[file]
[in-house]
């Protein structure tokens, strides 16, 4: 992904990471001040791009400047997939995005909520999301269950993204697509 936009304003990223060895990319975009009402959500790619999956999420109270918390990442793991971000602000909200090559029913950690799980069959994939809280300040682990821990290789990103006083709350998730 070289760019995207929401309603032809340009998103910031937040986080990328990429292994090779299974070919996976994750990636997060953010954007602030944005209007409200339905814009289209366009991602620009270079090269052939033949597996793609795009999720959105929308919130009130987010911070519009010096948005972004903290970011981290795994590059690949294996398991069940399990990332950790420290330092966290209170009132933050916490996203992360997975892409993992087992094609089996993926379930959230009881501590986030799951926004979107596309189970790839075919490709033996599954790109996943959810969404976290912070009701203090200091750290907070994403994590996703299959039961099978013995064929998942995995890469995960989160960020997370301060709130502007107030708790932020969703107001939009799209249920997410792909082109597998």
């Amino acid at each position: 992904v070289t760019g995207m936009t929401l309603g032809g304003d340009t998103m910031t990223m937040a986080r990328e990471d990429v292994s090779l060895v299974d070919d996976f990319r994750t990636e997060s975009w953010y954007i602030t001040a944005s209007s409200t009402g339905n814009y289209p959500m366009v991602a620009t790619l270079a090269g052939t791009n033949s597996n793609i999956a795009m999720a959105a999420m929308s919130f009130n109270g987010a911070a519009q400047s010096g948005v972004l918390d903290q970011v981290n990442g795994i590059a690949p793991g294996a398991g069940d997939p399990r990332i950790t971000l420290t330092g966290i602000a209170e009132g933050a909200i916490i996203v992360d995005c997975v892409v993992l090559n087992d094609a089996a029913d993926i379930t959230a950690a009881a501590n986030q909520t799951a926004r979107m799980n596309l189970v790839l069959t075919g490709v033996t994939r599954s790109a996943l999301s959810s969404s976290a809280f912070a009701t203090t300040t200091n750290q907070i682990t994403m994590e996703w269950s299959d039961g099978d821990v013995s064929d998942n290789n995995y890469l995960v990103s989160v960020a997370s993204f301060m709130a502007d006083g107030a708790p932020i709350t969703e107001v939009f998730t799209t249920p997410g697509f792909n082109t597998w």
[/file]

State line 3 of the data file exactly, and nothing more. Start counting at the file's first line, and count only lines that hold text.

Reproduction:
């Amino acid at each position: 992904v070289t760019g995207m936009t929401l309603g032809g304003d340009t998103m910031t990223m937040a986080r990328e990471d990429v292994s090779l060895v299974d070919d996976f990319r994750t990636e997060s975009w953010y954007i602030t001040a944005s209007s409200t009402g339905n814009y289209p959500m366009v991602a620009t790619l270079a090269g052939t791009n033949s597996n793609i999956a795009m999720a959105a999420m929308s919130f009130n109270g987010a911070a519009q400047s010096g948005v972004l918390d903290q970011v981290n990442g795994i590059a690949p793991g294996a398991g069940d997939p399990r990332i950790t971000l420290t330092g966290i602000a209170e009132g933050a909200i916490i996203v992360d995005c997975v892409v993992l090559n087992d094609a089996a029913d993926i379930t959230a950690a009881a501590n986030q909520t799951a926004r979107m799980n596309l189970v790839l069959t075919g490709v033996t994939r599954s790109a996943l999301s959810s969404s976290a809280f912070a009701t203090t300040t200091n750290q907070i682990t994403m994590e996703w269950s299959d039961g099978d821990v013995s064929d998942n290789n995995y890469l995960v990103s989160v960020a997370s993204f301060m709130a502007d006083g107030a708790p932020i709350t969703e107001v939009f998730t799209t249920p997410g697509f792909n082109t597998w």